The touch of a button

Photo from an old magazine, circa 1967, with a caption that reads: "Control console for the woman of the house, envisioned in Philco-Ford's House of Tomorrow. The video shopper scans shelves through a camera in the store and the lady selects what she wants by pushbutton. Control console for the man of the house gives his current bank balance. He can also find out weather conditions and receive his news, mail, and stock market reports at the touch of a button."
From ‘1999 House Of Tomorrow

Accounts of the future often attempt to describe our evolving relationship with technology. These stories are told by people, for people, with people as the constant. We stay as we are, while the technologies change around us.

What we can now recognise is that constant, perpetual human behaviours are the greater leap of imagination. Our behaviours change in reaction to, and in spite of, technological evolution. Changes happen chaotically, and unevenly, in ways that are challenging to predict.

In the digital era, some behavioural reactions are overtly negative, like technology addiction and selfie dysphoria. Others are positive, such as the MeToo movement and the democratisation of knowledge. Many more fall into the grey area in-between: behaviours that carry some benefits but also come with some costs.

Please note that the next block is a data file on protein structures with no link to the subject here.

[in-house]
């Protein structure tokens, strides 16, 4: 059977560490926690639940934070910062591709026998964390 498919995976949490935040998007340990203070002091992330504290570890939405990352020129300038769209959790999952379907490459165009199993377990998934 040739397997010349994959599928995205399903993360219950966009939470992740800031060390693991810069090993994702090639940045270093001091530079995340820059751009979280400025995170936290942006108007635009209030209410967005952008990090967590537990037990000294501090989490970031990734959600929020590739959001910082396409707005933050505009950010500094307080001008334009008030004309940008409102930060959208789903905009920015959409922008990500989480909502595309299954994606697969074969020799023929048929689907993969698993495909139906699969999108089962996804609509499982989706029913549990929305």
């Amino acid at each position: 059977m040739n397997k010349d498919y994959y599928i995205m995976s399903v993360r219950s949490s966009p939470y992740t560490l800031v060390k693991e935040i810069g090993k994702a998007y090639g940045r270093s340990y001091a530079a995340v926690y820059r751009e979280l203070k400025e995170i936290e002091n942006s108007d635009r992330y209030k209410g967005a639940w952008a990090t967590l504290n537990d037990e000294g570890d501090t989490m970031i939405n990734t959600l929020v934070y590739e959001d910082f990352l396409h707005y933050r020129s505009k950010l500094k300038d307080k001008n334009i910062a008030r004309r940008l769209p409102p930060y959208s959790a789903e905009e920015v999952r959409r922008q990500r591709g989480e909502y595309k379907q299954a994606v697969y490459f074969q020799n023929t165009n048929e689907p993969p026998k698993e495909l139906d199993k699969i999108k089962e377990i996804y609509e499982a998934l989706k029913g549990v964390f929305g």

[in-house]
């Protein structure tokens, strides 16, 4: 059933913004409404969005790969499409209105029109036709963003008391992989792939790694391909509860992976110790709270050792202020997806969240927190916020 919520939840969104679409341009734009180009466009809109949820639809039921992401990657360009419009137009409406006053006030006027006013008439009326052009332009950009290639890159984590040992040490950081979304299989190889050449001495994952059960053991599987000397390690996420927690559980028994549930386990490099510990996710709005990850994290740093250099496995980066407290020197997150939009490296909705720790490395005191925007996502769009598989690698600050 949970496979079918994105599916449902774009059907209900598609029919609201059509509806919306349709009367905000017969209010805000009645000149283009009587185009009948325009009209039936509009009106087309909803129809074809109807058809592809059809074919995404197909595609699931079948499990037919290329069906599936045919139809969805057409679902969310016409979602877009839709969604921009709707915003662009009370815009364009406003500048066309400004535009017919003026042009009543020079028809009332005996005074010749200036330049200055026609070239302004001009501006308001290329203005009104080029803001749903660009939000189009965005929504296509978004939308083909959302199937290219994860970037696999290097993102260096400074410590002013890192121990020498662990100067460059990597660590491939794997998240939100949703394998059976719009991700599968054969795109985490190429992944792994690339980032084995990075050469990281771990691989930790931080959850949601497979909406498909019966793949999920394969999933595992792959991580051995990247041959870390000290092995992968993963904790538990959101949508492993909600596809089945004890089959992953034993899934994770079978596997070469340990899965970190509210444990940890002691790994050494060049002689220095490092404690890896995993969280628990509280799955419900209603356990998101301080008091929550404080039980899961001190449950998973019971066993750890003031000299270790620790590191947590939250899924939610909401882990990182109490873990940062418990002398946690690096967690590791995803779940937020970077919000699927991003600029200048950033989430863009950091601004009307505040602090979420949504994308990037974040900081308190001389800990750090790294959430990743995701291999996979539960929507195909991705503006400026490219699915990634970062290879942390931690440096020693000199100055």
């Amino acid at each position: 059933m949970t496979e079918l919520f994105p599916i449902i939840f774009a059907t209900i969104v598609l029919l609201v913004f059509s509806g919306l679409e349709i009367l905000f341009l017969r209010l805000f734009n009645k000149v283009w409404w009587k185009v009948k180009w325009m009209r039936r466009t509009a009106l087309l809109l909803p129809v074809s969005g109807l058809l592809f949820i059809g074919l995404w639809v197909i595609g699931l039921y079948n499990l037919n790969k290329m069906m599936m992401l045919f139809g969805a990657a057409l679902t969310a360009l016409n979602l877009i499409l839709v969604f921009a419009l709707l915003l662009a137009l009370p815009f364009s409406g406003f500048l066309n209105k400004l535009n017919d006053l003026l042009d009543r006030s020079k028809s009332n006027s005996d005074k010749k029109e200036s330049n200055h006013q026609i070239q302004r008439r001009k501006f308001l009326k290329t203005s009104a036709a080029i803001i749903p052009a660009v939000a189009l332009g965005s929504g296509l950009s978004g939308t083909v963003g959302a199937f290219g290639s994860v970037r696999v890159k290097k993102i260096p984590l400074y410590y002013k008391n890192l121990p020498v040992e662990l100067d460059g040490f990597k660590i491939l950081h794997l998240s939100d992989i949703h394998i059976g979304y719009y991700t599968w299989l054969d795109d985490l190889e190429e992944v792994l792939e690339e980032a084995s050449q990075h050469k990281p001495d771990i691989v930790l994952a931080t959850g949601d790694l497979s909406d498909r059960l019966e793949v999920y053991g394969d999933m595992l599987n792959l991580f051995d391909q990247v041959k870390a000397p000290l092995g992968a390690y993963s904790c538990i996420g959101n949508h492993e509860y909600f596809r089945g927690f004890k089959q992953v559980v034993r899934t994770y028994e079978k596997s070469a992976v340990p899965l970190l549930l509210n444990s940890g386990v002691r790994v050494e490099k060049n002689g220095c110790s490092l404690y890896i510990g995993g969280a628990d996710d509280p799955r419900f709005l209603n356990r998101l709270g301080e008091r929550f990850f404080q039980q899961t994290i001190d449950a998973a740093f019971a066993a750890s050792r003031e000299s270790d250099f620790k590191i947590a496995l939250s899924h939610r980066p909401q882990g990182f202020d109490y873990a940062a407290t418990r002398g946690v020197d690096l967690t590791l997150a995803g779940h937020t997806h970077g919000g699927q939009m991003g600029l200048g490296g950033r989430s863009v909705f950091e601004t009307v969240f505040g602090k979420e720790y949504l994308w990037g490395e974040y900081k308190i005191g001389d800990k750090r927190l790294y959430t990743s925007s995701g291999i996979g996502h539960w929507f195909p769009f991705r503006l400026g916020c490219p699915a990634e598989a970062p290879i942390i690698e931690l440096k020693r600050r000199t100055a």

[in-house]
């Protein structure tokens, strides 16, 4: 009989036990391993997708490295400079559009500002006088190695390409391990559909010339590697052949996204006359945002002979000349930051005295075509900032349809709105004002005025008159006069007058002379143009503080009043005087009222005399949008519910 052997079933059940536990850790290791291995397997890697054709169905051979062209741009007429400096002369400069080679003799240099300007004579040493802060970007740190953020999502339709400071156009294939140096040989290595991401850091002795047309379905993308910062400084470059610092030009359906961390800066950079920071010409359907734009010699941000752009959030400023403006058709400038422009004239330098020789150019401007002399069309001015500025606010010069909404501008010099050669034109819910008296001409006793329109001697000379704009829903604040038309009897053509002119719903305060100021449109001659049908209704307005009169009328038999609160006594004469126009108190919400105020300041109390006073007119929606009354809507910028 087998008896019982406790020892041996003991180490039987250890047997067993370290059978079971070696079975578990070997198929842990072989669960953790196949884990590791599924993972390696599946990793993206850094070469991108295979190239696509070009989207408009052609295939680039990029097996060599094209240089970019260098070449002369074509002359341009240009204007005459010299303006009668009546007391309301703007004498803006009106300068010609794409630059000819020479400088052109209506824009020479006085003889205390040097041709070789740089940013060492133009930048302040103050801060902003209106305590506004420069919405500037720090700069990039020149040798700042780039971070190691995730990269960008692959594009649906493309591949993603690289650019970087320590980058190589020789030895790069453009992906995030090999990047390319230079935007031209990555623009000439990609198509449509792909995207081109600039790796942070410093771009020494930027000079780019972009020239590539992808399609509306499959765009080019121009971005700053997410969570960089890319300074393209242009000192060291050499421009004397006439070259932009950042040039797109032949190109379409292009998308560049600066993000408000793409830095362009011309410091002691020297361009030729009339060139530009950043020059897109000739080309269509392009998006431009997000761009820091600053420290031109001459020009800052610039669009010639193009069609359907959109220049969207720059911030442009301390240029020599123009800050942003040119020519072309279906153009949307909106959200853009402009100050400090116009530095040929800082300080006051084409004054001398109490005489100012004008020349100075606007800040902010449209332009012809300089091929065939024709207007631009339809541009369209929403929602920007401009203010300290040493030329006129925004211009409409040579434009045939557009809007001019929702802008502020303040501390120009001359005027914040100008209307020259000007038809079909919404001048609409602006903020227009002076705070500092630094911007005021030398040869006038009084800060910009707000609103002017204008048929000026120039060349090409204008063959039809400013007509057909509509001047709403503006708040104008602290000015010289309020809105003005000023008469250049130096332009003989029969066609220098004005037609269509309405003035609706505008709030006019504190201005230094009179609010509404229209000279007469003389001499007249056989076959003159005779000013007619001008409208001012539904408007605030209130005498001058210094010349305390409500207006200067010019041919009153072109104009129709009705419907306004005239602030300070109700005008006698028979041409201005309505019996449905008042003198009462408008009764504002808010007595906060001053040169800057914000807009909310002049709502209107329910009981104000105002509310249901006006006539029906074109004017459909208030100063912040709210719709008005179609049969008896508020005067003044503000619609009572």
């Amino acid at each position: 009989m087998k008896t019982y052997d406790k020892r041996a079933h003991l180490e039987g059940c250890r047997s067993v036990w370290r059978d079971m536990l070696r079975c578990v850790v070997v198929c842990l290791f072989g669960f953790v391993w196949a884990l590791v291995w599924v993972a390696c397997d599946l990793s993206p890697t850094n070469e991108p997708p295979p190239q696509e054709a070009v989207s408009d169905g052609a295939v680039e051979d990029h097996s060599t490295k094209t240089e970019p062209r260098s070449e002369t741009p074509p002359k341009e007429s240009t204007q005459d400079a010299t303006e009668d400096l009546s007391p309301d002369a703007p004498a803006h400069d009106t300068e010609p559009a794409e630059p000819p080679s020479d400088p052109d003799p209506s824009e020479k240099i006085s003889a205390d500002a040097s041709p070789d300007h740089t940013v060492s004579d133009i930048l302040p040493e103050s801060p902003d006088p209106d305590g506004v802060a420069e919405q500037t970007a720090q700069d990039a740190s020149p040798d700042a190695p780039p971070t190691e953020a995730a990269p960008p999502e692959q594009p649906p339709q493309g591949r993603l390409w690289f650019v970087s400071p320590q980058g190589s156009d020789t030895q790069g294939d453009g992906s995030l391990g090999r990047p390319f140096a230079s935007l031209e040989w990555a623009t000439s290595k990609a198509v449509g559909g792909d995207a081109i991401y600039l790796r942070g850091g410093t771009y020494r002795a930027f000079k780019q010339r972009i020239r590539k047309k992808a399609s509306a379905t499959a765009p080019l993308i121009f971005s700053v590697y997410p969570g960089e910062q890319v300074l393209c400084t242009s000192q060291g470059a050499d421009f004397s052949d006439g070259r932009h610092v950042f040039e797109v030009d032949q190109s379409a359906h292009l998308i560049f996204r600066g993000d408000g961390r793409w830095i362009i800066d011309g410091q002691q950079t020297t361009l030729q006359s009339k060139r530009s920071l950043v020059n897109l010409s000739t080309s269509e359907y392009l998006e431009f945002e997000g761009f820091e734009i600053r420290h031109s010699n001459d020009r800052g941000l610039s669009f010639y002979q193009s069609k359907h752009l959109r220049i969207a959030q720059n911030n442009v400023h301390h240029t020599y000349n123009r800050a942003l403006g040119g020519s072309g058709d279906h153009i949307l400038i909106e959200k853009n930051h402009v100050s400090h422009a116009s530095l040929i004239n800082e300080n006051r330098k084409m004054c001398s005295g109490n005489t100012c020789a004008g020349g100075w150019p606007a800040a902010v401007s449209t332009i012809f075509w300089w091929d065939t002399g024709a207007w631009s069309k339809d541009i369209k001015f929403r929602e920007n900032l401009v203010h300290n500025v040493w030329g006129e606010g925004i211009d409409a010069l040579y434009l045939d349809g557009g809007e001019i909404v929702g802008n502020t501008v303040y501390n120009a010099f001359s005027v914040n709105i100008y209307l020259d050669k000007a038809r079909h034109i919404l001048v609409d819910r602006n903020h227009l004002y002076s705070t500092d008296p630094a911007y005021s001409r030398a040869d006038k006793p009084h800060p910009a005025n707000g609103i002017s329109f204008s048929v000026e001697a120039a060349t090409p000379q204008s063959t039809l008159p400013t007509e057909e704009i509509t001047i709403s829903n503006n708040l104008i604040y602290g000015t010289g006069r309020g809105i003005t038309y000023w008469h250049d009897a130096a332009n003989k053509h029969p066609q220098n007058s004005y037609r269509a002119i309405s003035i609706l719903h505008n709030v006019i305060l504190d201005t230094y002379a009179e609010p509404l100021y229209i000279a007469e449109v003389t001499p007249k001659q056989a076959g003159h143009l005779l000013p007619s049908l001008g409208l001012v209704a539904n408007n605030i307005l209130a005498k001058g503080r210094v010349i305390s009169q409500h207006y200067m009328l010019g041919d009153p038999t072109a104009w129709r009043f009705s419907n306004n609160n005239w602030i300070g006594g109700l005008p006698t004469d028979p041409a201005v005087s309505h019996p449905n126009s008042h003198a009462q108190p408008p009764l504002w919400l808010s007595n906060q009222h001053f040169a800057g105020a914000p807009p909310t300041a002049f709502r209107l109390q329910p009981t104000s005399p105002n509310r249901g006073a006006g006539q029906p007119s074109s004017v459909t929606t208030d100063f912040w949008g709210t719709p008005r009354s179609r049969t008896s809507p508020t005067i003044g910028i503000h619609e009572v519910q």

So ‘digital’ can describe both how things work and what people do. Digitally-enabled human behaviours are unlike those that went before. People behave differently once they have crossed a digital threshold. We reset our ideas of how much time, work or value is attributed to an action, and we behave differently as a result.

Previously, the stimulus for technological advancement had been to allow us to do new things, and the same things more easily. Beyond the digital threshold, the impetus is to keep up with our new expectations.

Today, digital is what we do, not what is done unto us.

This is

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